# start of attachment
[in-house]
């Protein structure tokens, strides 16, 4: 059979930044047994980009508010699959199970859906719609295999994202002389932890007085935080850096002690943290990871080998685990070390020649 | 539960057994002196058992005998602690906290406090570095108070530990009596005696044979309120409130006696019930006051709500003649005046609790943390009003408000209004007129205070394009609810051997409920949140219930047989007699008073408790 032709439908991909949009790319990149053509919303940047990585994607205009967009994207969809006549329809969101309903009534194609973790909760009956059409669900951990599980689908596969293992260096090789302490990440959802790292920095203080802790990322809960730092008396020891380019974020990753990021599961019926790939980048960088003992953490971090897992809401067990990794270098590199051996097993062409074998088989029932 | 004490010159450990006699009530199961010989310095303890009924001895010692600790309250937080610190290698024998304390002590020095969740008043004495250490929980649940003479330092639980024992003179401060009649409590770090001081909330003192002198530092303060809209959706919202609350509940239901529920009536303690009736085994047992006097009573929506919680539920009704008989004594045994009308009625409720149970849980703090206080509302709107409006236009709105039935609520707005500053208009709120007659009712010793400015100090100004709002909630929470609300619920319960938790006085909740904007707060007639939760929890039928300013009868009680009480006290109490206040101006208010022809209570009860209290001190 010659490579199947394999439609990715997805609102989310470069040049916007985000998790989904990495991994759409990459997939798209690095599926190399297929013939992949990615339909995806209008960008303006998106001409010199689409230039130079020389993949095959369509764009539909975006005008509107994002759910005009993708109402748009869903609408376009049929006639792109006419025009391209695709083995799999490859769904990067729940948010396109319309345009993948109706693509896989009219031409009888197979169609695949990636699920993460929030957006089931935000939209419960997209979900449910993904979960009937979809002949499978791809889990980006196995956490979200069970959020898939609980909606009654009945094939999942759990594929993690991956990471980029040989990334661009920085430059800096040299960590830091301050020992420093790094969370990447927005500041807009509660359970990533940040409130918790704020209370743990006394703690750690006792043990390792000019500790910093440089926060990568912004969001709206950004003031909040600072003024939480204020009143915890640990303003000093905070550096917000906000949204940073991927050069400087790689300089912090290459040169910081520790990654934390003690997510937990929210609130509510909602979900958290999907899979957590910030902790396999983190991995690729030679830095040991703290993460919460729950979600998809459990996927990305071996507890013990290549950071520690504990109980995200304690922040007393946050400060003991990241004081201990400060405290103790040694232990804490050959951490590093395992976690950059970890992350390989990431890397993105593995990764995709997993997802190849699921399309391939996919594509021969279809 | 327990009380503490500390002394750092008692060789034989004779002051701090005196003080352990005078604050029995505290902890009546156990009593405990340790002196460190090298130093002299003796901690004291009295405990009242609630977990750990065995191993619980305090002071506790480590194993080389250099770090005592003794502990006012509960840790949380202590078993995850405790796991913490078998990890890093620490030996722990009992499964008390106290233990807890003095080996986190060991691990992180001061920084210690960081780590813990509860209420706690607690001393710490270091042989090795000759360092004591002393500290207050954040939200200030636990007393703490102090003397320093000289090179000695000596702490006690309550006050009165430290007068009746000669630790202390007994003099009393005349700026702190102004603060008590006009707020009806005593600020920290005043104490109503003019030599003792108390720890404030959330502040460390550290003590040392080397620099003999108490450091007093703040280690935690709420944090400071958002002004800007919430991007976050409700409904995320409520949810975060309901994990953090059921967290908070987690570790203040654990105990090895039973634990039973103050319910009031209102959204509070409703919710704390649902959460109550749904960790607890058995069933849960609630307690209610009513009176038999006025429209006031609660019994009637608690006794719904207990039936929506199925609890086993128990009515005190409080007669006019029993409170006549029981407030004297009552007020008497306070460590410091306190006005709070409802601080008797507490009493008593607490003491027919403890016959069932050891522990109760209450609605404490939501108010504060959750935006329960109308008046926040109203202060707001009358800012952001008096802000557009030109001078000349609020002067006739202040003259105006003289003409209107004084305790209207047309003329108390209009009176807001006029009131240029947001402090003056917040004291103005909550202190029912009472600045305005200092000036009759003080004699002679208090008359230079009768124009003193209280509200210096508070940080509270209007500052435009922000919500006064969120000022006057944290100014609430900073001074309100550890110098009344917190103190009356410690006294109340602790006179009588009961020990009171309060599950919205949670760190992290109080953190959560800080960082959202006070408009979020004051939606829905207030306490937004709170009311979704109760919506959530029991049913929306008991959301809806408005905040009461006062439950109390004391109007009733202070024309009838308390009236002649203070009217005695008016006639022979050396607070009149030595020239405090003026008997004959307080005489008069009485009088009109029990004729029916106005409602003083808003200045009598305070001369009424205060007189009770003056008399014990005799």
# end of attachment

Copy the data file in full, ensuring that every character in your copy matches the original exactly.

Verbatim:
[in-house]
């Protein structure tokens, strides 16, 4: 059979930044047994980009508010699959199970859906719609295999994202002389932890007085935080850096002690943290990871080998685990070390020649 | 539960057994002196058992005998602690906290406090570095108070530990009596005696044979309120409130006696019930006051709500003649005046609790943390009003408000209004007129205070394009609810051997409920949140219930047989007699008073408790 032709439908991909949009790319990149053509919303940047990585994607205009967009994207969809006549329809969101309903009534194609973790909760009956059409669900951990599980689908596969293992260096090789302490990440959802790292920095203080802790990322809960730092008396020891380019974020990753990021599961019926790939980048960088003992953490971090897992809401067990990794270098590199051996097993062409074998088989029932 | 004490010159450990006699009530199961010989310095303890009924001895010692600790309250937080610190290698024998304390002590020095969740008043004495250490929980649940003479330092639980024992003179401060009649409590770090001081909330003192002198530092303060809209959706919202609350509940239901529920009536303690009736085994047992006097009573929506919680539920009704008989004594045994009308009625409720149970849980703090206080509302709107409006236009709105039935609520707005500053208009709120007659009712010793400015100090100004709002909630929470609300619920319960938790006085909740904007707060007639939760929890039928300013009868009680009480006290109490206040101006208010022809209570009860209290001190 010659490579199947394999439609990715997805609102989310470069040049916007985000998790989904990495991994759409990459997939798209690095599926190399297929013939992949990615339909995806209008960008303006998106001409010199689409230039130079020389993949095959369509764009539909975006005008509107994002759910005009993708109402748009869903609408376009049929006639792109006419025009391209695709083995799999490859769904990067729940948010396109319309345009993948109706693509896989009219031409009888197979169609695949990636699920993460929030957006089931935000939209419960997209979900449910993904979960009937979809002949499978791809889990980006196995956490979200069970959020898939609980909606009654009945094939999942759990594929993690991956990471980029040989990334661009920085430059800096040299960590830091301050020992420093790094969370990447927005500041807009509660359970990533940040409130918790704020209370743990006394703690750690006792043990390792000019500790910093440089926060990568912004969001709206950004003031909040600072003024939480204020009143915890640990303003000093905070550096917000906000949204940073991927050069400087790689300089912090290459040169910081520790990654934390003690997510937990929210609130509510909602979900958290999907899979957590910030902790396999983190991995690729030679830095040991703290993460919460729950979600998809459990996927990305071996507890013990290549950071520690504990109980995200304690922040007393946050400060003991990241004081201990400060405290103790040694232990804490050959951490590093395992976690950059970890992350390989990431890397993105593995990764995709997993997802190849699921399309391939996919594509021969279809 | 327990009380503490500390002394750092008692060789034989004779002051701090005196003080352990005078604050029995505290902890009546156990009593405990340790002196460190090298130093002299003796901690004291009295405990009242609630977990750990065995191993619980305090002071506790480590194993080389250099770090005592003794502990006012509960840790949380202590078993995850405790796991913490078998990890890093620490030996722990009992499964008390106290233990807890003095080996986190060991691990992180001061920084210690960081780590813990509860209420706690607690001393710490270091042989090795000759360092004591002393500290207050954040939200200030636990007393703490102090003397320093000289090179000695000596702490006690309550006050009165430290007068009746000669630790202390007994003099009393005349700026702190102004603060008590006009707020009806005593600020920290005043104490109503003019030599003792108390720890404030959330502040460390550290003590040392080397620099003999108490450091007093703040280690935690709420944090400071958002002004800007919430991007976050409700409904995320409520949810975060309901994990953090059921967290908070987690570790203040654990105990090895039973634990039973103050319910009031209102959204509070409703919710704390649902959460109550749904960790607890058995069933849960609630307690209610009513009176038999006025429209006031609660019994009637608690006794719904207990039936929506199925609890086993128990009515005190409080007669006019029993409170006549029981407030004297009552007020008497306070460590410091306190006005709070409802601080008797507490009493008593607490003491027919403890016959069932050891522990109760209450609605404490939501108010504060959750935006329960109308008046926040109203202060707001009358800012952001008096802000557009030109001078000349609020002067006739202040003259105006003289003409209107004084305790209207047309003329108390209009009176807001006029009131240029947001402090003056917040004291103005909550202190029912009472600045305005200092000036009759003080004699002679208090008359230079009768124009003193209280509200210096508070940080509270209007500052435009922000919500006064969120000022006057944290100014609430900073001074309100550890110098009344917190103190009356410690006294109340602790006179009588009961020990009171309060599950919205949670760190992290109080953190959560800080960082959202006070408009979020004051939606829905207030306490937004709170009311979704109760919506959530029991049913929306008991959301809806408005905040009461006062439950109390004391109007009733202070024309009838308390009236002649203070009217005695008016006639022979050396607070009149030595020239405090003026008997004959307080005489008069009485009088009109029990004729029916106005409602003083808003200045009598305070001369009424205060007189009770003056008399014990005799």